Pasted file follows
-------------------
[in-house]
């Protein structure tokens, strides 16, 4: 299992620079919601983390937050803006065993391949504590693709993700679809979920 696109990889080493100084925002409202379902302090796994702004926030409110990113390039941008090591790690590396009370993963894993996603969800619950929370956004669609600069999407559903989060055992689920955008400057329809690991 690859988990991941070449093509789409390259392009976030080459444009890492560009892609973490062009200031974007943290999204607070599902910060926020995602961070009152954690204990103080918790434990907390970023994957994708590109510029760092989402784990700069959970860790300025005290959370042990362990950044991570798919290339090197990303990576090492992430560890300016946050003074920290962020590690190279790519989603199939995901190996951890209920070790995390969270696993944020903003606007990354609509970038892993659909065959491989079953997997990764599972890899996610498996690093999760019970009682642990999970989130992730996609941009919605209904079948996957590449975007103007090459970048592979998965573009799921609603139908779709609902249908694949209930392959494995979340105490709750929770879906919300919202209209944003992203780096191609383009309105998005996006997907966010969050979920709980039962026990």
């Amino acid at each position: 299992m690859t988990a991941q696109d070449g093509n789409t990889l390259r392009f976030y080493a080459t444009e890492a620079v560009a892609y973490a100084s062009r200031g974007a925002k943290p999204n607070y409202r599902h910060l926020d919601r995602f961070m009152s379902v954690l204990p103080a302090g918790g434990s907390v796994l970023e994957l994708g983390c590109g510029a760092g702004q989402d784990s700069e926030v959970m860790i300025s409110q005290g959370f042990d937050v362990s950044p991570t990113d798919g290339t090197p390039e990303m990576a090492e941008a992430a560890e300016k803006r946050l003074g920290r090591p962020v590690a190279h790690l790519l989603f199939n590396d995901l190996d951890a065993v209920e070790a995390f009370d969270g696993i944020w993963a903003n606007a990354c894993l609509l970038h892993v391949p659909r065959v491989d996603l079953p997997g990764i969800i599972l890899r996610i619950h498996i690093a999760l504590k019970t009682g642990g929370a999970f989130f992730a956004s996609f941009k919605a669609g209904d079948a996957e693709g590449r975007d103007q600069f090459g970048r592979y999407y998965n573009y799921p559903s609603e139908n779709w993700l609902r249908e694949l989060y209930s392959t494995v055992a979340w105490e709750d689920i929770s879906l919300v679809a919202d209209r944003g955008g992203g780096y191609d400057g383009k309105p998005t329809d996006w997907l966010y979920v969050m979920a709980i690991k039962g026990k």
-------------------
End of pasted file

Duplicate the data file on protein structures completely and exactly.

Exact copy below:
[in-house]
């Protein structure tokens, strides 16, 4: 299992620079919601983390937050803006065993391949504590693709993700679809979920 696109990889080493100084925002409202379902302090796994702004926030409110990113390039941008090591790690590396009370993963894993996603969800619950929370956004669609600069999407559903989060055992689920955008400057329809690991 690859988990991941070449093509789409390259392009976030080459444009890492560009892609973490062009200031974007943290999204607070599902910060926020995602961070009152954690204990103080918790434990907390970023994957994708590109510029760092989402784990700069959970860790300025005290959370042990362990950044991570798919290339090197990303990576090492992430560890300016946050003074920290962020590690190279790519989603199939995901190996951890209920070790995390969270696993944020903003606007990354609509970038892993659909065959491989079953997997990764599972890899996610498996690093999760019970009682642990999970989130992730996609941009919605209904079948996957590449975007103007090459970048592979998965573009799921609603139908779709609902249908694949209930392959494995979340105490709750929770879906919300919202209209944003992203780096191609383009309105998005996006997907966010969050979920709980039962026990």
């Amino acid at each position: 299992m690859t988990a991941q696109d070449g093509n789409t990889l390259r392009f976030y080493a080459t444009e890492a620079v560009a892609y973490a100084s062009r200031g974007a925002k943290p999204n607070y409202r599902h910060l926020d919601r995602f961070m009152s379902v954690l204990p103080a302090g918790g434990s907390v796994l970023e994957l994708g983390c590109g510029a760092g702004q989402d784990s700069e926030v959970m860790i300025s409110q005290g959370f042990d937050v362990s950044p991570t990113d798919g290339t090197p390039e990303m990576a090492e941008a992430a560890e300016k803006r946050l003074g920290r090591p962020v590690a190279h790690l790519l989603f199939n590396d995901l190996d951890a065993v209920e070790a995390f009370d969270g696993i944020w993963a903003n606007a990354c894993l609509l970038h892993v391949p659909r065959v491989d996603l079953p997997g990764i969800i599972l890899r996610i619950h498996i690093a999760l504590k019970t009682g642990g929370a999970f989130f992730a956004s996609f941009k919605a669609g209904d079948a996957e693709g590449r975007d103007q600069f090459g970048r592979y999407y998965n573009y799921p559903s609603e139908n779709w993700l609902r249908e694949l989060y209930s392959t494995v055992a979340w105490e709750d689920i929770s879906l919300v679809a919202d209209r944003g955008g992203g780096y191609d400057g383009k309105p998005t329809d996006w997907l966010y979920v969050m979920a709980i690991k039962g026990k």